Rugby World Cup 2011: Martin Johnson and England's Opening-Weekend French Lesson

Alex KlymyszynCorrespondent ISeptember 8, 2011

DUNEDIN, NEW ZEALAND - SEPTEMBER 08:  Martin Johnson, the England manager looks on during an England IRB Rugby World Cup 2011 training session at Carisbrook on September 8, 2011 in Dunedin, New Zealand.  (Photo by David Rogers/Getty Images)
David Rogers/Getty Images

In a tournament lasting nearly six weeks, you'll always hear coaches talking about the value of pacing yourself and the importance of not peaking to soon. For some of the big teams in this 2011 tournament, that just isn't an option—with England likely being the biggest team with that worry.

On Saturday evening/morning (depending on your time zone), the 2003 winners will line up against Argentina under the roof in Dunedin.

In 2007, the wily Pumas came up with one of the shocks of the tournament: defeating their French hosts 17-12 in Paris on opening night.

What was clear that evening was that France didn't turn up as a team that was ready to be fully tested. Whether it was complacency or just the occasion, the simple facts were that, for most of the game, the French squad was outsmarted and out-thought.

Martin Johnson's task is to make sure this doesn't happen to his men, and his team selection tends to show that he is taking a conservative approach to frustrate players such as Contepomi, Agulla and Fernandez Lobbe.

Richard Wiggelsworth has been surprisingly preferred to Ben Youngs at scrum half. In his press conference, Johnson talked about Wigglesworth in terms of savviness, maturity and experience. These terms could also be applied to Jonny Wilkinson, who gets the start at No. 10 over Toby Flood.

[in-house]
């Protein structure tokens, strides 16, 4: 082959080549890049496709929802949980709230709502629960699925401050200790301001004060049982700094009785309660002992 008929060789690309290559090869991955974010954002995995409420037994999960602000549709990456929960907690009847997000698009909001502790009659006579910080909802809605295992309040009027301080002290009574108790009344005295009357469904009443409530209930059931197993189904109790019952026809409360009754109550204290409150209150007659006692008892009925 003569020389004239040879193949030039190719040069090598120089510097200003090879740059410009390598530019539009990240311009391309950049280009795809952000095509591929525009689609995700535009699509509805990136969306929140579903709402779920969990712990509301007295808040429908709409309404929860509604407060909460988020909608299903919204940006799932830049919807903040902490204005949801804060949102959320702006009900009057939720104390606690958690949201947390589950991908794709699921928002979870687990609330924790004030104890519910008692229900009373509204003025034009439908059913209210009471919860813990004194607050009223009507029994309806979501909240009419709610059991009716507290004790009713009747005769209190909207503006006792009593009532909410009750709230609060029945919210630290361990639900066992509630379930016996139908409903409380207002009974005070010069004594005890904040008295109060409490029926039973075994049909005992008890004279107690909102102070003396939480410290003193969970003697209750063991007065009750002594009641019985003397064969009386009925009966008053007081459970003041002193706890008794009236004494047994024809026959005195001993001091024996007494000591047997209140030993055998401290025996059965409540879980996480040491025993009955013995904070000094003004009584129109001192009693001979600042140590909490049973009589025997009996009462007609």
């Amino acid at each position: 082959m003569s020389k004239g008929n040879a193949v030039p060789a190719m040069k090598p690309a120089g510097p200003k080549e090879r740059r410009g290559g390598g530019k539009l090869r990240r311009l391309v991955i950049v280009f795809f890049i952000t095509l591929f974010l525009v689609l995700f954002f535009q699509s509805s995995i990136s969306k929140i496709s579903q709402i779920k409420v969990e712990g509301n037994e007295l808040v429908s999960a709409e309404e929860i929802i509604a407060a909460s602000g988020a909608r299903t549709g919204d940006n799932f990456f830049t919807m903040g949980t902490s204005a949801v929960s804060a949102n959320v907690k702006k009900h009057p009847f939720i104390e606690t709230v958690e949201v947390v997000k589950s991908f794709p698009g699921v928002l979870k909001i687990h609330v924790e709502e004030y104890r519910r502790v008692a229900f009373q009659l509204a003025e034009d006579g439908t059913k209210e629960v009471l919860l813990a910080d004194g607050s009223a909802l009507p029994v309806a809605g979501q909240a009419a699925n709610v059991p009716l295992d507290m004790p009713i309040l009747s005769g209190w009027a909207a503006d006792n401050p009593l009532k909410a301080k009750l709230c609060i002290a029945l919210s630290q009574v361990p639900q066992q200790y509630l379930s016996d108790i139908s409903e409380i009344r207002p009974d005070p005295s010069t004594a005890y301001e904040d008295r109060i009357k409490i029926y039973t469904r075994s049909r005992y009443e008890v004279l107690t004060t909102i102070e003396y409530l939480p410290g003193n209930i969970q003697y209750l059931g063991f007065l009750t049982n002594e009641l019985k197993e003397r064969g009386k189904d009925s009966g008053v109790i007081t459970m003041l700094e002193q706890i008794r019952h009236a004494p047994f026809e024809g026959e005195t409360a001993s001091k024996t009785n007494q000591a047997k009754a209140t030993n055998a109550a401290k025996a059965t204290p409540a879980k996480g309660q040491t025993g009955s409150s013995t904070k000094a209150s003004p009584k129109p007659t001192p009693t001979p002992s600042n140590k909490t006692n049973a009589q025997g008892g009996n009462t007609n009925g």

SYDNEY, AUSTRALIA - NOVEMBER 23:  Stirling Mortlock attempts to charge down a Jonny Wilkinson kick during Englands 2017 win over Australia in extra time in the Rugby World Cup 2003 final at the Sydney Olympic Stadium, Saturday.  (Photo by Ross Land/Getty
Ross Land/Getty Images

Wilkinson was, of course, the lynchpin for England's World Cup victory back in Australia in 2003, as well as playing an important part in much of their 2007 campaign. Those performances, however, were not ones that were remembered for flair and style—but more for grit and tough rugby.

England's game plan is therefore clear, tough, territorial and forward rugby, which will attempt to stifle the creativity and sneakiness of the Pumas. The forward pack must therefore live up to expectations while, more importantly, living up to their dynamic ability. Failure to cross the gain line and dominate the breakdown will quickly lead to Bryce Lawrence penalising Johnson's men.

That eventuality could very well see England being forced into getting a result against neighbouring Scotland, in order to guarantee qualification.